- Daniel de Wet completed the Comrades Marathon after surviving being impaled on a 1.8-meter length of crowbar has given his medal to the trauma surgeon who saved his life
- Professor Kenneth Boffard led a trauma team which is credited with Daniel’s near-miraculous survivor following a horror accident in January 2015
- Boffard challenged Daniel to run the Comrades again once he had recovered and was reportedly shocked when his patient actually completed the event
Daniel de Wet completed the Comrades Marathon after surviving being impaled on a 1.8-meter length of crowbar has given his medal to the trauma surgeon who saved his life. Professor Kenneth Boffard led a trauma team which is credited with Daniel’s near-miraculous survivor following a horror accident in January 2015.
Daniel handed the framed medal to Boffard and his team at the Milpark Hospital in Johannesburg on Wednesday and said the gesture was a small token of thanks not just from him but on behalf of all the patients at the world-class facility.
Daniel was an avid runner before the accident and had completed the ultra-marathon six previous times. Boffard reportedly challenged Daniel to complete a seventh event once he had recovered fully.
Briefly.co.za gathered that the Milpark Hospital communications department confirmed that Boffard was shocked when he heard that Daniel had completed the event and said he could not believe that Daniel had taken his advice seriously.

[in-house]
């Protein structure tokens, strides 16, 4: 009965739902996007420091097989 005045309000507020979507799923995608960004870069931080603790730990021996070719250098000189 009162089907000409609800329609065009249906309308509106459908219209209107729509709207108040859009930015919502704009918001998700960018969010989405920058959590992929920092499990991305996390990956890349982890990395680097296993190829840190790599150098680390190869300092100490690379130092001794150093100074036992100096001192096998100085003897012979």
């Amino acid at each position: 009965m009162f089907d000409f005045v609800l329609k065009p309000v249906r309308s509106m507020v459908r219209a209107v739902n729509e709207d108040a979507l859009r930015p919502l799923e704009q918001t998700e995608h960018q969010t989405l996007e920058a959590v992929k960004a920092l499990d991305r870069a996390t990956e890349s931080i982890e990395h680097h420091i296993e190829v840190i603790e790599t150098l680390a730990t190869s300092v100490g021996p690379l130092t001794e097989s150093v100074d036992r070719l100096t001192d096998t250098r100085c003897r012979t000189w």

Daniel was emergency airlifted from Carletonville to Johannesburg after he slipped while working in an underground mine. He was working on a blocked dam using the crowbar to clear sludge when he slipped and was impaled.
Sport24.com reported that the crowbar entered Daniel in his lower abdominal area and exited near his shoulders. The bar only just missed penetrating his heart.
Daniel lost a kidney due to the accident but made a miraculous recovery and walked out of the hospital unaided just 19 days after the accident took place.
His survival has been described as a miracle and attributed to the mine’s very well executed medical emergency rescue plan, the paramedics who initially treated Daniel and of course the world-class trauma team at the hospital under the leadership of Boffard.
Daniel also donated the crowbar to the hospital once he was released. He wanted the tool which had come close to ending his life to become a beacon of hope to other trauma patients.
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